Recent Studies on leaders who demonstrated success and showed intelligence, initiative, and results in their previous roles reveals that within two years of executive transitions, between one-in-four to one-half of them are classified as failures. Cited as the main challenges are organizational politics. Many transitioning executives lament having not changed the culture at a quicker pace to combat these effects, and internal vs external transitions have little effect on any listed sentiments. Yet, other surveys suggest even with a deliberate goal, these matters are difficult to handle. 79 percent of external and 69 percent of internal hires report that attempts to change the company culture change is taxing.
Despite these challenges, in today’s corporate world leadership transitions are more frequent, yet new leaders feel limited on the help they receive. With the pace and magnitude of change, investors might be unsurprised by the constantly rising number of transitions in the corporate world. Research suggests that CEO turnover rates have increased to 16.6 percent in 2015, when it was only at 11.6 percent in 2010. Additionally, within the first two years roughly 70 percent of new CEOs restructure the management teams of the company they take charge of. These transitions can often be seen cascading through senior ranks. And roughly the same amount of leaders report that their organizations now experience an increasing amount of transitions than they did in the year prior.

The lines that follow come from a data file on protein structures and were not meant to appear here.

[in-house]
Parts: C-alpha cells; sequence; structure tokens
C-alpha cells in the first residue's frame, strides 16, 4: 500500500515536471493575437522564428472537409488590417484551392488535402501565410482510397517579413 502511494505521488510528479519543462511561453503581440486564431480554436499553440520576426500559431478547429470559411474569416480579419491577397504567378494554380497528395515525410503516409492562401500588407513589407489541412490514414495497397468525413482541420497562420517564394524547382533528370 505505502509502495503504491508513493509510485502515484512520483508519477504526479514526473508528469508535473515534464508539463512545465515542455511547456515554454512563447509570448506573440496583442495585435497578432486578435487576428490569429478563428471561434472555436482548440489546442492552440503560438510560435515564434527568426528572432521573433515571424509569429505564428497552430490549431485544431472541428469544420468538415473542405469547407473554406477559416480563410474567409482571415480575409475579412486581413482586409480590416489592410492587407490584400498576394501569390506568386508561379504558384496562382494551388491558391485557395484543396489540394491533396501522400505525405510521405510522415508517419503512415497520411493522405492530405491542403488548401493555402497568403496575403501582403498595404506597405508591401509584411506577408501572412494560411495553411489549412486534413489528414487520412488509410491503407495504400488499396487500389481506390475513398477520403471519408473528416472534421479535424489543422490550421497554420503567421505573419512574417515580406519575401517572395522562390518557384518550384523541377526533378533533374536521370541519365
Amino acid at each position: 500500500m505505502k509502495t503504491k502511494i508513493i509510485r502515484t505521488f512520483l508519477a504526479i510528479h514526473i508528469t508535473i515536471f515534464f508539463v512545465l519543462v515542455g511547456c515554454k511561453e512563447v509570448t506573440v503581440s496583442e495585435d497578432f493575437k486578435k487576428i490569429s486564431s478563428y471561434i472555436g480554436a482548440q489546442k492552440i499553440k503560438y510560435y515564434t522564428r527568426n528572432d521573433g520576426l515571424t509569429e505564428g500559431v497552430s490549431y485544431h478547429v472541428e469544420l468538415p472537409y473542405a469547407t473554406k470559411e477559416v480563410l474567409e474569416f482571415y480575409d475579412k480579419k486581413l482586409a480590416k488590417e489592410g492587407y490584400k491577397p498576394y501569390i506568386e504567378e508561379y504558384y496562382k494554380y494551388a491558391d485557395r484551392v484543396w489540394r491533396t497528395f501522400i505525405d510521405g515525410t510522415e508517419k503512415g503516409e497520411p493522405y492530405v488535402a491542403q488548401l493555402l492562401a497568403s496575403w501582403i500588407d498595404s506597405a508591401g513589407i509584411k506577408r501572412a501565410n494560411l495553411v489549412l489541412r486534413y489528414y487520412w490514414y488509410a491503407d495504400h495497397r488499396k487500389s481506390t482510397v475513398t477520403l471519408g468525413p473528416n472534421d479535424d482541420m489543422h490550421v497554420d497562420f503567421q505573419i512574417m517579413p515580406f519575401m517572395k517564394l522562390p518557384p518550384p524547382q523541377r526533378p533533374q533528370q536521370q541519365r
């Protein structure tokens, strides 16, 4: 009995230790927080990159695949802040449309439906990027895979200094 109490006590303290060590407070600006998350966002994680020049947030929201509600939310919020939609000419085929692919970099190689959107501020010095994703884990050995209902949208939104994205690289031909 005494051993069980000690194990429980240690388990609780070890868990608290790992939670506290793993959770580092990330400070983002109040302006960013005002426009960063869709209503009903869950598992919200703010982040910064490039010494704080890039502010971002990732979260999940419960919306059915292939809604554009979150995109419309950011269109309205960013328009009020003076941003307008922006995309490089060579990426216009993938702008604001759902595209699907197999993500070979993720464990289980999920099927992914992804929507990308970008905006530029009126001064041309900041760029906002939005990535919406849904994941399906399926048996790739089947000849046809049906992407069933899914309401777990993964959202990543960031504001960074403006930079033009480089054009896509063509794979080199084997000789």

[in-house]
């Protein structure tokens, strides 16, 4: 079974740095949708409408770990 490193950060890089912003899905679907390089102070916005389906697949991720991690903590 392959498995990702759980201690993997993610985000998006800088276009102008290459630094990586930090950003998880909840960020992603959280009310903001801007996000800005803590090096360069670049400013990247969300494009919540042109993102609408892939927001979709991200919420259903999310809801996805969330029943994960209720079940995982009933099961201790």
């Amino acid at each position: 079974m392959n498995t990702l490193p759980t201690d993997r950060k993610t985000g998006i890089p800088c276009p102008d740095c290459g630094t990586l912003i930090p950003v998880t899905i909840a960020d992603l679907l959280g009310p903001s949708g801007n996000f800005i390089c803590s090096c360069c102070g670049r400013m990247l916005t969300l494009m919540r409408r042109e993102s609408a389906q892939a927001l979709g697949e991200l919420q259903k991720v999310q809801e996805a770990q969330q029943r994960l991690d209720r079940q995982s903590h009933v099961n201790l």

Keith Knutsson of Integrale Advisors commented, “Executive transitions should be comparable to surgery; if not taken care of carefully and in a precise manner, it can cause complications many years into the future.”